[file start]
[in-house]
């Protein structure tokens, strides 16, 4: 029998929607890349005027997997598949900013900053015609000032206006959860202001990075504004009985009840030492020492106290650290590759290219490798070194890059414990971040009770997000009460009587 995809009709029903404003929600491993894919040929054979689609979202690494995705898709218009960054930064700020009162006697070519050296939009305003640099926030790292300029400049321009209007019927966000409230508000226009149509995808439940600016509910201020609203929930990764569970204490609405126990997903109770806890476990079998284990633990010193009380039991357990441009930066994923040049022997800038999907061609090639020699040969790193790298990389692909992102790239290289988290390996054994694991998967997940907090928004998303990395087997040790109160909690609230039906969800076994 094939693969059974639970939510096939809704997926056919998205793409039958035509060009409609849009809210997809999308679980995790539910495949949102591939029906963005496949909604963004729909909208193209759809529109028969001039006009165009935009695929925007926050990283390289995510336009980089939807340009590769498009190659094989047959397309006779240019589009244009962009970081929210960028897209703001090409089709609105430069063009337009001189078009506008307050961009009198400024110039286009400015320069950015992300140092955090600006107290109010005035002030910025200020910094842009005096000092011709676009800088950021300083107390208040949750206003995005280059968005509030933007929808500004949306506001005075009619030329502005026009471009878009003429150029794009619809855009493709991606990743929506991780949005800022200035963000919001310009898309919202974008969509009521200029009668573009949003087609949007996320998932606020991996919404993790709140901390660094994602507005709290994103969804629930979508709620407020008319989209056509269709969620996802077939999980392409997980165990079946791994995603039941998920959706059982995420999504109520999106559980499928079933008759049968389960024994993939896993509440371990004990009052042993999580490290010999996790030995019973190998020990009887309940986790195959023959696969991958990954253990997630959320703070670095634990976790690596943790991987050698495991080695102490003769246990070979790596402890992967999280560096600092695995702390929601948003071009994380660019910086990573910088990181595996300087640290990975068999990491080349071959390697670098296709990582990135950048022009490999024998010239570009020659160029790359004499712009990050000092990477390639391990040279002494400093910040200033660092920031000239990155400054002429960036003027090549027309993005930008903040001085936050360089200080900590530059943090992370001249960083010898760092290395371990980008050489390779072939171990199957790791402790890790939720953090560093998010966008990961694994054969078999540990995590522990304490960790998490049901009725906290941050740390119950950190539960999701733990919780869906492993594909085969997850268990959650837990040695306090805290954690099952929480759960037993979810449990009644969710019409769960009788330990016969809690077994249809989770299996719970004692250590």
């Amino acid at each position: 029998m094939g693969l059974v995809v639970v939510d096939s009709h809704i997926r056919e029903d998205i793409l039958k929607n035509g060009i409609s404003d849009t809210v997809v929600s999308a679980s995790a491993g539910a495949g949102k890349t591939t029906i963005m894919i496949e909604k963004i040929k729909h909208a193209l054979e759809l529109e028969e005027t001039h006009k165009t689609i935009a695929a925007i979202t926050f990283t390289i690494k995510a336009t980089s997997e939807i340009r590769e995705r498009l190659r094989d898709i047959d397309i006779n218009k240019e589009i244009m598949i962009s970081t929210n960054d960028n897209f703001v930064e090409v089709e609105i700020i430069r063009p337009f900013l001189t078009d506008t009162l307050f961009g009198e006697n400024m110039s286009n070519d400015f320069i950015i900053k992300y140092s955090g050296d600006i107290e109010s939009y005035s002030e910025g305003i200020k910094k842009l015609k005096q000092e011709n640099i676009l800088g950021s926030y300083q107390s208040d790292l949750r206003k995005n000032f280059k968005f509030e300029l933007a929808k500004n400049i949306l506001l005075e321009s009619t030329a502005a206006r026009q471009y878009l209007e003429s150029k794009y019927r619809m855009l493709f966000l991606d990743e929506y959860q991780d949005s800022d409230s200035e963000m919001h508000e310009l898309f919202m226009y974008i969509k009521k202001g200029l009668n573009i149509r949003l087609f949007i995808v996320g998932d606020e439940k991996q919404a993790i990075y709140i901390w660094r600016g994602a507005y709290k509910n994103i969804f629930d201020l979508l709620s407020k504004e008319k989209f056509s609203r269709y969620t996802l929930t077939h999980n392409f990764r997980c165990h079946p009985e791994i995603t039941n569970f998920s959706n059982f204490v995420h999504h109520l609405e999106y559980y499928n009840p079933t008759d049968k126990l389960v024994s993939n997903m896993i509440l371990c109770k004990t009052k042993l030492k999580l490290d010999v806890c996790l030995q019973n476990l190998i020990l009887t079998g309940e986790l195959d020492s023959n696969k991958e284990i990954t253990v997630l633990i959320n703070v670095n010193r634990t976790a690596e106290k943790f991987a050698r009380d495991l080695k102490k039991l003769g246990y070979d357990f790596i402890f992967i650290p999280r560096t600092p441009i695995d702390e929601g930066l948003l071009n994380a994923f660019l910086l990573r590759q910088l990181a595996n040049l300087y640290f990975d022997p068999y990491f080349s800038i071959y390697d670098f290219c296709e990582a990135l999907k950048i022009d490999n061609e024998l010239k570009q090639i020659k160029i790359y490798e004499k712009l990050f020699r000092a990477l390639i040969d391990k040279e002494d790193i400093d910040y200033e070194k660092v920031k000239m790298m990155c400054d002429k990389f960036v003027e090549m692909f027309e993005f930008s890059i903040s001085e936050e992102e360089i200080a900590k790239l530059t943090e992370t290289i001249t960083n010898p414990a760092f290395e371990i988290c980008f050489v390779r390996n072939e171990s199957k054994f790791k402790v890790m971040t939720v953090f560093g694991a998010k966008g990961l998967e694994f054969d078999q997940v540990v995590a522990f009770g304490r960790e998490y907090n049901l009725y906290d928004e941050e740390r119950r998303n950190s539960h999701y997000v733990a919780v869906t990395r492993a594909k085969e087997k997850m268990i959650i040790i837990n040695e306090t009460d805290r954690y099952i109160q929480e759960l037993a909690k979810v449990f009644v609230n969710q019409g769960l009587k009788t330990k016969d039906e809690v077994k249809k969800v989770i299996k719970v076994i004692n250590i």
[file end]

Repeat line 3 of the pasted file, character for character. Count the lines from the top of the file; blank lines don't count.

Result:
């Amino acid at each position: 029998m094939g693969l059974v995809v639970v939510d096939s009709h809704i997926r056919e029903d998205i793409l039958k929607n035509g060009i409609s404003d849009t809210v997809v929600s999308a679980s995790a491993g539910a495949g949102k890349t591939t029906i963005m894919i496949e909604k963004i040929k729909h909208a193209l054979e759809l529109e028969e005027t001039h006009k165009t689609i935009a695929a925007i979202t926050f990283t390289i690494k995510a336009t980089s997997e939807i340009r590769e995705r498009l190659r094989d898709i047959d397309i006779n218009k240019e589009i244009m598949i962009s970081t929210n960054d960028n897209f703001v930064e090409v089709e609105i700020i430069r063009p337009f900013l001189t078009d506008t009162l307050f961009g009198e006697n400024m110039s286009n070519d400015f320069i950015i900053k992300y140092s955090g050296d600006i107290e109010s939009y005035s002030e910025g305003i200020k910094k842009l015609k005096q000092e011709n640099i676009l800088g950021s926030y300083q107390s208040d790292l949750r206003k995005n000032f280059k968005f509030e300029l933007a929808k500004n400049i949306l506001l005075e321009s009619t030329a502005a206006r026009q471009y878009l209007e003429s150029k794009y019927r619809m855009l493709f966000l991606d990743e929506y959860q991780d949005s800022d409230s200035e963000m919001h508000e310009l898309f919202m226009y974008i969509k009521k202001g200029l009668n573009i149509r949003l087609f949007i995808v996320g998932d606020e439940k991996q919404a993790i990075y709140i901390w660094r600016g994602a507005y709290k509910n994103i969804f629930d201020l979508l709620s407020k504004e008319k989209f056509s609203r269709y969620t996802l929930t077939h999980n392409f990764r997980c165990h079946p009985e791994i995603t039941n569970f998920s959706n059982f204490v995420h999504h109520l609405e999106y559980y499928n009840p079933t008759d049968k126990l389960v024994s993939n997903m896993i509440l371990c109770k004990t009052k042993l030492k999580l490290d010999v806890c996790l030995q019973n476990l190998i020990l009887t079998g309940e986790l195959d020492s023959n696969k991958e284990i990954t253990v997630l633990i959320n703070v670095n010193r634990t976790a690596e106290k943790f991987a050698r009380d495991l080695k102490k039991l003769g246990y070979d357990f790596i402890f992967i650290p999280r560096t600092p441009i695995d702390e929601g930066l948003l071009n994380a994923f660019l910086l990573r590759q910088l990181a595996n040049l300087y640290f990975d022997p068999y990491f080349s800038i071959y390697d670098f290219c296709e990582a990135l999907k950048i022009d490999n061609e024998l010239k570009q090639i020659k160029i790359y490798e004499k712009l990050f020699r000092a990477l390639i040969d391990k040279e002494d790193i400093d910040y200033e070194k660092v920031k000239m790298m990155c400054d002429k990389f960036v003027e090549m692909f027309e993005f930008s890059i903040s001085e936050e992102e360089i200080a900590k790239l530059t943090e992370t290289i001249t960083n010898p414990a760092f290395e371990i988290c980008f050489v390779r390996n072939e171990s199957k054994f790791k402790v890790m971040t939720v953090f560093g694991a998010k966008g990961l998967e694994f054969d078999q997940v540990v995590a522990f009770g304490r960790e998490y907090n049901l009725y906290d928004e941050e740390r119950r998303n950190s539960h999701y997000v733990a919780v869906t990395r492993a594909k085969e087997k997850m268990i959650i040790i837990n040695e306090t009460d805290r954690y099952i109160q929480e759960l037993a909690k979810v449990f009644v609230n969710q019409g769960l009587k009788t330990k016969d039906e809690v077994k249809k969800v989770i299996k719970v076994i004692n250590i």